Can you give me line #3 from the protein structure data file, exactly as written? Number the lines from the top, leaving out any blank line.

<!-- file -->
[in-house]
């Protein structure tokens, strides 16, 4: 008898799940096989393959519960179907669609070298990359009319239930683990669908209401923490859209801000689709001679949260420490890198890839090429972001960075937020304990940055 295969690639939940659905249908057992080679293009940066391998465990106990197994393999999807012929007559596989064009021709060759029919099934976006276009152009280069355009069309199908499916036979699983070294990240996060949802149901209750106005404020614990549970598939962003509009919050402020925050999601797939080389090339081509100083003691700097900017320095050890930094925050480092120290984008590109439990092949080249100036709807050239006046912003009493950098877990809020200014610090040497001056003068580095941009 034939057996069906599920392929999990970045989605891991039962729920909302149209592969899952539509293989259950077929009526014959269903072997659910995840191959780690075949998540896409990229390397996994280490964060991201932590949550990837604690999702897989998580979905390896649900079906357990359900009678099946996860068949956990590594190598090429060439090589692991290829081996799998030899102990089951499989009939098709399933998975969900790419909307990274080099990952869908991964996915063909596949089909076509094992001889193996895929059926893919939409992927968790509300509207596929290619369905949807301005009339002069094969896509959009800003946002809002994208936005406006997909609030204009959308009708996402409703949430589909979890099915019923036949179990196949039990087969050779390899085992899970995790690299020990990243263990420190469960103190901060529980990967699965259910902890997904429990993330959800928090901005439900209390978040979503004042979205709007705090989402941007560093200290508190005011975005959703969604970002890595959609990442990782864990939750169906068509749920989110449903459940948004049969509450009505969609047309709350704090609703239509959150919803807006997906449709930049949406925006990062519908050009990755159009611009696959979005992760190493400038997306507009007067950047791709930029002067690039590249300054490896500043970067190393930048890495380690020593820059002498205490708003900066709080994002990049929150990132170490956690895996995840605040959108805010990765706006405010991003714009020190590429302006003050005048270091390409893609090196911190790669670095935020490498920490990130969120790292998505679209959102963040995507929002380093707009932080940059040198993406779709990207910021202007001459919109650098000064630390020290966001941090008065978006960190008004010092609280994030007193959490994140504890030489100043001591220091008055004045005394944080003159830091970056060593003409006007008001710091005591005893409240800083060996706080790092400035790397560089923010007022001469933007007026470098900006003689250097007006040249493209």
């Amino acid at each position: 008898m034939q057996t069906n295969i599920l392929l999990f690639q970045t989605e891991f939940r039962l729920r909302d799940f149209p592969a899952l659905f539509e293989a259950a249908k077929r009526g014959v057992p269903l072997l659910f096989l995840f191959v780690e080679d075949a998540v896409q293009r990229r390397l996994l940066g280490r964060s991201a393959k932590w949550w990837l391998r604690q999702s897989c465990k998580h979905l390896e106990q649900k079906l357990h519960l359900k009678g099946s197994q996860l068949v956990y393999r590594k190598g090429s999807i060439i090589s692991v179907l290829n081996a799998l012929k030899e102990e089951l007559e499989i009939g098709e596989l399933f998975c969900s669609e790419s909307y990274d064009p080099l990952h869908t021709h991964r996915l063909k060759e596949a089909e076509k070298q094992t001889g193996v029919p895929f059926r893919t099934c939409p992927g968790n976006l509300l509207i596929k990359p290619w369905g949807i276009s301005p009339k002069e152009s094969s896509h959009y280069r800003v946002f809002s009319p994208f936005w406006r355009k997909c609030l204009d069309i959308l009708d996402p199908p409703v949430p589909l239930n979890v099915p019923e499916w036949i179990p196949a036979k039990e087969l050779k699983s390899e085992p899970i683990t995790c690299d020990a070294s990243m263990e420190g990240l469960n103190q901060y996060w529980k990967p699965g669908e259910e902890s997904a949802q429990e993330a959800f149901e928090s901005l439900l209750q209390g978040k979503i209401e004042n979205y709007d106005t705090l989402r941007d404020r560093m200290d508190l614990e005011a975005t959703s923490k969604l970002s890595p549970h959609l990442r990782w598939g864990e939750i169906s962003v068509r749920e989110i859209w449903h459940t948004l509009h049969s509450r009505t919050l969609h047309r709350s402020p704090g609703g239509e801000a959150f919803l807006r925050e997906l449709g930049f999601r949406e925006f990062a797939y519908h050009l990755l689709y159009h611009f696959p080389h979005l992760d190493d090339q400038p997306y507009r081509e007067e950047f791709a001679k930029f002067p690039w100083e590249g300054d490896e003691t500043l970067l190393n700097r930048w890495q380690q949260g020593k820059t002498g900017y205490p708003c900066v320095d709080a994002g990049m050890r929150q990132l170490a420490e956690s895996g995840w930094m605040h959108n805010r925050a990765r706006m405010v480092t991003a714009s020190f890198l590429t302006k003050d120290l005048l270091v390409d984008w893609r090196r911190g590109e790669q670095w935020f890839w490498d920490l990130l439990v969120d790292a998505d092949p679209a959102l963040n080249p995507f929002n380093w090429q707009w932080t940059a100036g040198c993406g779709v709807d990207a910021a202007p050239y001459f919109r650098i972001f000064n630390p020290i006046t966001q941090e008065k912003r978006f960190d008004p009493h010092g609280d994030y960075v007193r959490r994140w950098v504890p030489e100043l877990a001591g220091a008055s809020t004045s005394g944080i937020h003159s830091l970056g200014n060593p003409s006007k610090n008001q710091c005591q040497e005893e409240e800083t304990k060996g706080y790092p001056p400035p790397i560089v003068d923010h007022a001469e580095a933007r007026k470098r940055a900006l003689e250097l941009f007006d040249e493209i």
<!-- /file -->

């Amino acid at each position: 008898m034939q057996t069906n295969i599920l392929l999990f690639q970045t989605e891991f939940r039962l729920r909302d799940f149209p592969a899952l659905f539509e293989a259950a249908k077929r009526g014959v057992p269903l072997l659910f096989l995840f191959v780690e080679d075949a998540v896409q293009r990229r390397l996994l940066g280490r964060s991201a393959k932590w949550w990837l391998r604690q999702s897989c465990k998580h979905l390896e106990q649900k079906l357990h519960l359900k009678g099946s197994q996860l068949v956990y393999r590594k190598g090429s999807i060439i090589s692991v179907l290829n081996a799998l012929k030899e102990e089951l007559e499989i009939g098709e596989l399933f998975c969900s669609e790419s909307y990274d064009p080099l990952h869908t021709h991964r996915l063909k060759e596949a089909e076509k070298q094992t001889g193996v029919p895929f059926r893919t099934c939409p992927g968790n976006l509300l509207i596929k990359p290619w369905g949807i276009s301005p009339k002069e152009s094969s896509h959009y280069r800003v946002f809002s009319p994208f936005w406006r355009k997909c609030l204009d069309i959308l009708d996402p199908p409703v949430p589909l239930n979890v099915p019923e499916w036949i179990p196949a036979k039990e087969l050779k699983s390899e085992p899970i683990t995790c690299d020990a070294s990243m263990e420190g990240l469960n103190q901060y996060w529980k990967p699965g669908e259910e902890s997904a949802q429990e993330a959800f149901e928090s901005l439900l209750q209390g978040k979503i209401e004042n979205y709007d106005t705090l989402r941007d404020r560093m200290d508190l614990e005011a975005t959703s923490k969604l970002s890595p549970h959609l990442r990782w598939g864990e939750i169906s962003v068509r749920e989110i859209w449903h459940t948004l509009h049969s509450r009505t919050l969609h047309r709350s402020p704090g609703g239509e801000a959150f919803l807006r925050e997906l449709g930049f999601r949406e925006f990062a797939y519908h050009l990755l689709y159009h611009f696959p080389h979005l992760d190493d090339q400038p997306y507009r081509e007067e950047f791709a001679k930029f002067p690039w100083e590249g300054d490896e003691t500043l970067l190393n700097r930048w890495q380690q949260g020593k820059t002498g900017y205490p708003c900066v320095d709080a994002g990049m050890r929150q990132l170490a420490e956690s895996g995840w930094m605040h959108n805010r925050a990765r706006m405010v480092t991003a714009s020190f890198l590429t302006k003050d120290l005048l270091v390409d984008w893609r090196r911190g590109e790669q670095w935020f890839w490498d920490l990130l439990v969120d790292a998505d092949p679209a959102l963040n080249p995507f929002n380093w090429q707009w932080t940059a100036g040198c993406g779709v709807d990207a910021a202007p050239y001459f919109r650098i972001f000064n630390p020290i006046t966001q941090e008065k912003r978006f960190d008004p009493h010092g609280d994030y960075v007193r959490r994140w950098v504890p030489e100043l877990a001591g220091a008055s809020t004045s005394g944080i937020h003159s830091l970056g200014n060593p003409s006007k610090n008001q710091c005591q040497e005893e409240e800083t304990k060996g706080y790092p001056p400035p790397i560089v003068d923010h007022a001469e580095a933007r007026k470098r940055a900006l003689e250097l941009f007006d040249e493209i």